I have always thought Shane a fine film but fatally flawed by Ladd’s performance. It needed Coop, Peck or Fonda. Someone gutsy yet quietly underplaying. Not that you don’t have sympathy for Alan Ladd. He comes across as a very nice man. Just not right as the lone, tough Western hero.

He was a rather sad person in many ways. Alcohol, depression and insomnia loomed large in his life. His mother was a depressive who had committed suicide by poison. He too may have attempted to kill himself. When he was asked in a 1961 interview, “What would you change about yourself if you could?” he replied brusquely, “Everything.” He died aged only 50 of an acute overdose of “alcohol and three other drugs”.


We’ve already reviewed Shane on this blog and referred to it often (it is a sort of paradigm) and we also discussed The Iron Mistress (only a semi-Western anyway) but in the next few days we’ll look at Ladd’s other Westerns.

Meanwhile, happy trails!



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Pat Boone, Frankie Vaughan and Shakespeare

Well now, in Film terms that seems like an unlikely mix – but a mix it was as I will explain.

I took out an old Audio Tape which I had used a number of years ago to record a Memories Programme from what was then Great Yorkshire Gold.

As the tape was not titled or had any identification I just let it play –


The first song was Frankie Vaughan with The Heart of a Man – that was the song title and the film title too – I can remember my brother and I went to see it at one of the cinemas in St.Albans where we often stayed, to see this film.


The Heart of a Man


This was really a rags-to-riches story, a part with  Frankie Vaughan in mind , although  we also had  Anthony Newley and Anne Heywood.


Tony Britton carries off the role of the upper-class criminal with ease, and there’s good supporting performances from Michael Medwin and Harry Fowler as two of his henchmen.


Frankie’s very next film saw him whisked off to Hollywood to star opposite none other than Marilyn Monroe – in ‘Lets Make Love’ with Yves Montand


Frankie Vaughan with Marilyn


Next on the tape came ‘ Brush up Your Shakespeare’ a song from the film ‘Kiss Me Kate’


Kiss Me Kate



Brush Up Your Shakespeare



and lastly Pat Boone singing ‘I’ll Be Home’ Pat had quite a good film career but the one I remember best was ‘Journey to the Centre of the Earth with James Mason and Arlene Dahl.


Journey to the Centre of the Earth


This was a big Cinemascope production.  It took $10 million at the Box Office – so a resounding success.


This is the first and best version of  Journey To the Centre of the Earth has been made several times since this 1959 release.


Pat Boone with Arlene Dahl


Pat Boone with James Mason

The cast is excellent too with  James Mason, Pat Boone (who also sings), Arlene Dahl – all of them in the pictures above.

On a sad note though – and coming up to date – I just read that Pat Boone’s wife of 64 years has died quite recently – in January 2019





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The Pacific Ocean – and Films


By far the largest Ocean in the World – and certainly during the 20th Century it was always looked upon as a far flung paradise full of exotic and beautiful islands – as it is of course. Over the years film-makers have used these location to great effect and we, the film goers have loved it.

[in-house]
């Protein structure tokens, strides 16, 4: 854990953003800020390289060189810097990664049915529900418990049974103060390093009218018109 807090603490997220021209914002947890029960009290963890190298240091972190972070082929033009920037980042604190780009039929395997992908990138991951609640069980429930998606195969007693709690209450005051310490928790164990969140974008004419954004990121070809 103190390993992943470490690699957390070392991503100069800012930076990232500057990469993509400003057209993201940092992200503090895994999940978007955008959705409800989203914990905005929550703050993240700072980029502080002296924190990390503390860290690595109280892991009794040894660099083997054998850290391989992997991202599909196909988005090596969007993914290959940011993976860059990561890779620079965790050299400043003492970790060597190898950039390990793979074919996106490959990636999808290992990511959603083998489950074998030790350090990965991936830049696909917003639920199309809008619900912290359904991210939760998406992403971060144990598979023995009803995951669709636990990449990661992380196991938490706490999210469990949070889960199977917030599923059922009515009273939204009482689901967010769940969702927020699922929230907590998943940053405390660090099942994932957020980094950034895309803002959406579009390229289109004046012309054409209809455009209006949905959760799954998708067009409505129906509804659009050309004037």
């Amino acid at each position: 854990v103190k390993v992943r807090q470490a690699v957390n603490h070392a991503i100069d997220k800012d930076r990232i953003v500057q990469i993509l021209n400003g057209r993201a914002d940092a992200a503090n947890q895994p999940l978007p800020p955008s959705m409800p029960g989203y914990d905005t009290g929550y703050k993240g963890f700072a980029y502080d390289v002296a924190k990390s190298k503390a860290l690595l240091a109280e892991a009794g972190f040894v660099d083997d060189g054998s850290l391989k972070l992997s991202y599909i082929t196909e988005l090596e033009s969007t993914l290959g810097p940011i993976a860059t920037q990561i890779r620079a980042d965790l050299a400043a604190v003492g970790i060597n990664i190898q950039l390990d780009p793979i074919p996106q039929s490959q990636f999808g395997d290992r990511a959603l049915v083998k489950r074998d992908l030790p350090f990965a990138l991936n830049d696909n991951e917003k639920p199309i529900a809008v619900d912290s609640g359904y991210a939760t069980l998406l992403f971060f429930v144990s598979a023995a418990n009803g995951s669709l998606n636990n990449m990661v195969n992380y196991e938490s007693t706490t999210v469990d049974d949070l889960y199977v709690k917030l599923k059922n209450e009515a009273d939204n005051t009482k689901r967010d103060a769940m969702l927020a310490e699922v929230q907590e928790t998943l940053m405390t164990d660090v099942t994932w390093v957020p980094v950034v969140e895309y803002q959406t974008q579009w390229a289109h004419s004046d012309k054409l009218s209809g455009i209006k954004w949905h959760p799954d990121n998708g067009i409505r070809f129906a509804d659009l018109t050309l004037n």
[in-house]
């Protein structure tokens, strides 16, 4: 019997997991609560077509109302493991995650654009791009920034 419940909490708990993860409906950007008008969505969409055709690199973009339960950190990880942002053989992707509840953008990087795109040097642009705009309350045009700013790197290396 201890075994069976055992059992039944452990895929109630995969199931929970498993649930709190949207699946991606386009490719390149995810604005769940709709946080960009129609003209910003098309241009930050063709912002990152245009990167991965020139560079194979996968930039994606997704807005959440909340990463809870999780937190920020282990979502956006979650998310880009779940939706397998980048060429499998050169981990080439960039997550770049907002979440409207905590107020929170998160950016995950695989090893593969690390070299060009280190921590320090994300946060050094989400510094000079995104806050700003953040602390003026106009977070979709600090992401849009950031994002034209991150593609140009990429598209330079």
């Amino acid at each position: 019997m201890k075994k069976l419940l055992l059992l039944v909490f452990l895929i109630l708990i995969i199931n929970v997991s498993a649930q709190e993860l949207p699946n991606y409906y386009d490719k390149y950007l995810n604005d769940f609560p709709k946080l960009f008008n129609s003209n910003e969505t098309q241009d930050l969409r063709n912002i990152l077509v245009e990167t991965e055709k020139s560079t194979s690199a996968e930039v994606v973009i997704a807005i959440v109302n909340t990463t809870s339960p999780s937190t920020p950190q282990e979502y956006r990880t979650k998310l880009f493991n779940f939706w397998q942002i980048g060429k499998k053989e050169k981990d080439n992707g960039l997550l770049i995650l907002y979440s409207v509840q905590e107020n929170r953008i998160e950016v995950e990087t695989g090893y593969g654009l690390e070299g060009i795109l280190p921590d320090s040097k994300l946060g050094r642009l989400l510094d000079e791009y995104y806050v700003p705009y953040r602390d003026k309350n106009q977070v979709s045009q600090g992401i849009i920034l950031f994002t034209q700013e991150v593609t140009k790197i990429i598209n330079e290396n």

Filming The Blue Lagoon 1949  

The Blue Lagoon 1949I have never seen this picture before of the actual filming. The English men seem to prefer decorum as it would be, and dress traditionally in a suit – to be honest so would I


The Blue Lagoon 1949 2


The Blue Lagoon 1949 ABOVE – a dreamy scene on the beach


His Majesty O Keefe

His Majesty O Keefe 1954

South Pacific 1958   Bali Hai

South Pacific 1958

Mutiny on the Bounty 1962


Mutiny on the Bounty 1962

Elvis in Blue Hawaii


Blue Hawaii with Elvis    

A few years ago my wife and myself boarded a Cruise liner across the Pacific Ocean from Sydney to Los Angeles – and we were lucky enough to call at all these locations.  I also remember that when we were touring the Suva area in Fiji the guide asked if anyone had seen the film His Majesty O Keefe – to which I answered Yes I had – a number of times – and he showed us some of those locations.

I did think that Tahiti was perhaps the most beautiful island.

We must bear in mind though that although we see the exteriors done on location many of the inside scenes are done back in the Film Studio – although I believe in the case of His Majesty O Keefe all filming was done in Fiji

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Kathleen Byron – and Jeremy Spenser


Kathleen Byron, who died on January 18 2009 aged 88, was an English actress.

In the British cinema of the Forties, her beauty was faintly disquieting. When Margaret Lockwood played “wicked ladies”, audiences knew where they were. She was a bad lot, and that was it. With Kathleen Byron they never quite knew what to expect. There were hints of schizophrenia in her on-screen personality that left people deeply uneasy.

The film that best reflected this was Black Narcissus (1947), adapted by Michael Powell and Emeric Pressburger from a novel by Rumer Godden which was set in a convent high in the Himalayas. Kathleen Byron played Sister Ruth. This was a terrific role for her. When she was told she had got the part Michael Powell said ‘make the best of it Kathleen because you will never get a part as good again. She later said that she agreed with him and she didn’t think she had ever had a part anywhere as good again.